This got me to thinking...
My sister and I are blessed to have many things passed down from our great-grandmothers and from family friends.
Rather than sitting in a cabinet to be seen and never touched, in our family the china, crystal, silver and linen were loved by being used for special occasions like birthdays and holidays. There is a deep emotional connection, visceral, as mouth wraps around fork, as lips touch the rim of a wine glass that was used by someone 50 to 75 years ago. Using it taught my sister and me how to handle and care for it. Erva uses her china on a daily basis.
One of my prize possessions is a near complete luncheon set of Harebell bone-china made by Shelly, an English company no longer in existence. It was given to me by Charlotte.
This picture really doesn't do it justice.
But here, on this "eared" cream-soup bowl, you can see the layers of color; the light and dark blues and greens, the lavenders. The vines and flowers look like a gentle breeze is stirring them.
I can almost see fairies peeking out from behind leaves, swinging from the stems.
I remember when Charlotte would set the lunch table for me and her and Gus. Matching tablecloth and napkins, the Harebell, sterling silver flat-ware. She would let me help. I would carry one plate at a time across the concrete floor from the kitchen to the table. Then we'd sit down to some simple meal like sandwiches and a salad. Afterwards we'd clear the table. Charlotte or Gus washed the dishes, I helped by drying and setting them aside on the counter. When everything was clean Charlotte would put the china back on their open shelves which were too high for me to reach.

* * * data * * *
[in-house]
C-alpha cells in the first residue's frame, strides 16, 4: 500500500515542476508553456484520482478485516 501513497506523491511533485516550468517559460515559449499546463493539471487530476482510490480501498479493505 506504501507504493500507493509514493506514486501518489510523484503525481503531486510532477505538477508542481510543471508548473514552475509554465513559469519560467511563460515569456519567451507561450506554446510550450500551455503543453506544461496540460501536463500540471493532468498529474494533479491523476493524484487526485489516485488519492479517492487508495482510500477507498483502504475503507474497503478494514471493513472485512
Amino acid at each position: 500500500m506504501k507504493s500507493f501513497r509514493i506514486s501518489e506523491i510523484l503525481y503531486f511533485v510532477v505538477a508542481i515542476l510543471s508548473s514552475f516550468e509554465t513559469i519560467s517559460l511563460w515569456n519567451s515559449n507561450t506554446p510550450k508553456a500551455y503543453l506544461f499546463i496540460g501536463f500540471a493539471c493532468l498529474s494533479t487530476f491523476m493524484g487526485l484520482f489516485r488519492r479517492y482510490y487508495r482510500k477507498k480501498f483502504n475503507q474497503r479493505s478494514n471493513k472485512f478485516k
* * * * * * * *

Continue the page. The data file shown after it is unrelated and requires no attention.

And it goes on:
We don't live like this any more. We don't take the time to dine, even if the fare is simple. We gobble and bolt. Many of us eat off plastic or paper, in front of the TV. We are losing, maybe even have lost, the ability to set a table and sit together.
Yet food and the process of eating is really the only communal thing all humans do. We have no problem eating out and dining with strangers all around us. In fact, we enjoy it, maybe even need it. I think it's genetic, a caveman thing, from a time when we all had to share in the hunting and gathering and thus shared in the meal. Like animals that share a waterhole, enemies and strangers come together in the presence of food.
Maybe the way to world peace is through our stomachs.